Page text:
Davies Alpine House – Kew Botanical Gardens, England
The Davies Alpine house at Kew is the most recent conservatory/glasshouse addition to the gardens, opened in 2006. The function of the structure is to replicates an alpine climate in order to house flora from such regions.
In the wild, alpine flora are dormant throughout very cold winters, they are protected from extreme temperatures and wind by a blanket of snow. In the spring snow melts providing moisture to stimulate growth and exposing plants to intense sunlight. The growing season is short, thus plants have evolved to flower and set seed quickly. The environs at Kew Botanical Gardens, although cold in the winter, are by no means alpine. The Davies Alpine House was designed to recreate the cool, dry and windy conditions that alpine plants require to exist and thrive.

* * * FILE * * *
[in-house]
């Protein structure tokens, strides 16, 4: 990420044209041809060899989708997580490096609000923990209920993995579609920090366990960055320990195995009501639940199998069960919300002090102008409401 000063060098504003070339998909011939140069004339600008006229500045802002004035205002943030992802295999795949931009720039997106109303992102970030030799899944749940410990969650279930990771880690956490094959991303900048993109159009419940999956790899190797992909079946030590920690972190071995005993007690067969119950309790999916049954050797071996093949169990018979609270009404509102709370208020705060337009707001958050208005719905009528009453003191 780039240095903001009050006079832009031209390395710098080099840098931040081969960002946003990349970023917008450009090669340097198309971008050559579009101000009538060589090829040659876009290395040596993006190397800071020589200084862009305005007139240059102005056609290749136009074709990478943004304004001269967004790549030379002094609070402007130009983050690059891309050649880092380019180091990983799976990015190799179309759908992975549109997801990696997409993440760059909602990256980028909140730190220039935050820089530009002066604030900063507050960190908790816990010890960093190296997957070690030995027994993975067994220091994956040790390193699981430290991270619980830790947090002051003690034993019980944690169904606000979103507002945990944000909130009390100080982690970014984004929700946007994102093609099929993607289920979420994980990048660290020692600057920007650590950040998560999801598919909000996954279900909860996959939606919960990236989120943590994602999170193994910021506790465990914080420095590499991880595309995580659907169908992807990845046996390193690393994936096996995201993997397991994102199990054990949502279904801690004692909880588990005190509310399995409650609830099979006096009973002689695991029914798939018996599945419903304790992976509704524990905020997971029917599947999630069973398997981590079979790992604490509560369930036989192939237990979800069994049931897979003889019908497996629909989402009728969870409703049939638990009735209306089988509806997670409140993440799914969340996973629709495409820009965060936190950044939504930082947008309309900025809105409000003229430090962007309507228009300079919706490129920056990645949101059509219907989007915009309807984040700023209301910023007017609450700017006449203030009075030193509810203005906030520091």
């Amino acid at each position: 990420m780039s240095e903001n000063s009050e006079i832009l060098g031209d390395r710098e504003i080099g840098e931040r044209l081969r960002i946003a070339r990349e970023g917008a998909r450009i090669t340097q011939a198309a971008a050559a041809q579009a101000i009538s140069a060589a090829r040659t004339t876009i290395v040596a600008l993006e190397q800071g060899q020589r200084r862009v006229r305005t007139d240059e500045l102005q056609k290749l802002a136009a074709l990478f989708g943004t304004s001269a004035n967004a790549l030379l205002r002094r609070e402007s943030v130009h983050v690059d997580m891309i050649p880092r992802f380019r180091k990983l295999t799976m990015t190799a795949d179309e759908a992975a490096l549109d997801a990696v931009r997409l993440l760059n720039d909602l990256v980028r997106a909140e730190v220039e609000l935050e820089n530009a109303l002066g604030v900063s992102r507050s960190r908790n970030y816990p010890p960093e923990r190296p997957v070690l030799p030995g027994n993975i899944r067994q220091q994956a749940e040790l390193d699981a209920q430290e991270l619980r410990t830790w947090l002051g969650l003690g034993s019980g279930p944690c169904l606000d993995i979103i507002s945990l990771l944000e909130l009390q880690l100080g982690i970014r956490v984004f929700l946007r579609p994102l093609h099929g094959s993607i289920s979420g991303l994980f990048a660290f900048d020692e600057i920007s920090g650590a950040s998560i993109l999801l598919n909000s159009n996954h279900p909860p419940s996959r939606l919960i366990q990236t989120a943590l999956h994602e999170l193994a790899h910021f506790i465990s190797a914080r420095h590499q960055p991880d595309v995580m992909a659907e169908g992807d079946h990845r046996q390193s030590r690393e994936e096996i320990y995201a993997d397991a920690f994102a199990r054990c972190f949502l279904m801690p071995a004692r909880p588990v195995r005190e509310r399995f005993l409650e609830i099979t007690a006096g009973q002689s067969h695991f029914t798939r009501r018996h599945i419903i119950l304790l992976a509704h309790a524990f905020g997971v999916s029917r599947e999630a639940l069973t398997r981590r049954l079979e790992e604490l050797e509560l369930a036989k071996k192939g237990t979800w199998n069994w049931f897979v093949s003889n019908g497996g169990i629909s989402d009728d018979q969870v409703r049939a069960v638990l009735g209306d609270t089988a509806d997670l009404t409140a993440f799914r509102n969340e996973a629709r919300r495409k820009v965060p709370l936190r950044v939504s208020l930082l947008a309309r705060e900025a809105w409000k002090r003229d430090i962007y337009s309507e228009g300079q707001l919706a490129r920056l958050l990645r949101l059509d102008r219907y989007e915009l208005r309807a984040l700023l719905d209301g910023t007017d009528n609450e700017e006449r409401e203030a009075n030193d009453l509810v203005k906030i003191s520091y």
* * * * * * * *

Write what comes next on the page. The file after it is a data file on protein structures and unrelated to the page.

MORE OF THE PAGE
The glasshouse is 16 m long and 10 m high and north-south oriented in order to present a narrow profile to the sun. The curvature of the east-west sides also helps deflect direct sunlight. The individual panes of glass, however, are flat, not curved, so the sun is directly on a single facet of the cladding at any given time. Cool air is drawn into the structure through permanent openings on either side while warm air is released through vents in the roof. Meanwhile a fan blows air through a concrete network underground, this air is cooled and released into the glasshouse through steel pipes which can be seen emerging from rocks in numerous areas. The panes of glass cladding the structure are 12 mm thick and have a low iron content which allows over 90 percent of light through. A moat surrounds the house which helps to moisturize and cool the air which is then drawn into the house through vents.
Click individual photos below to enlarge…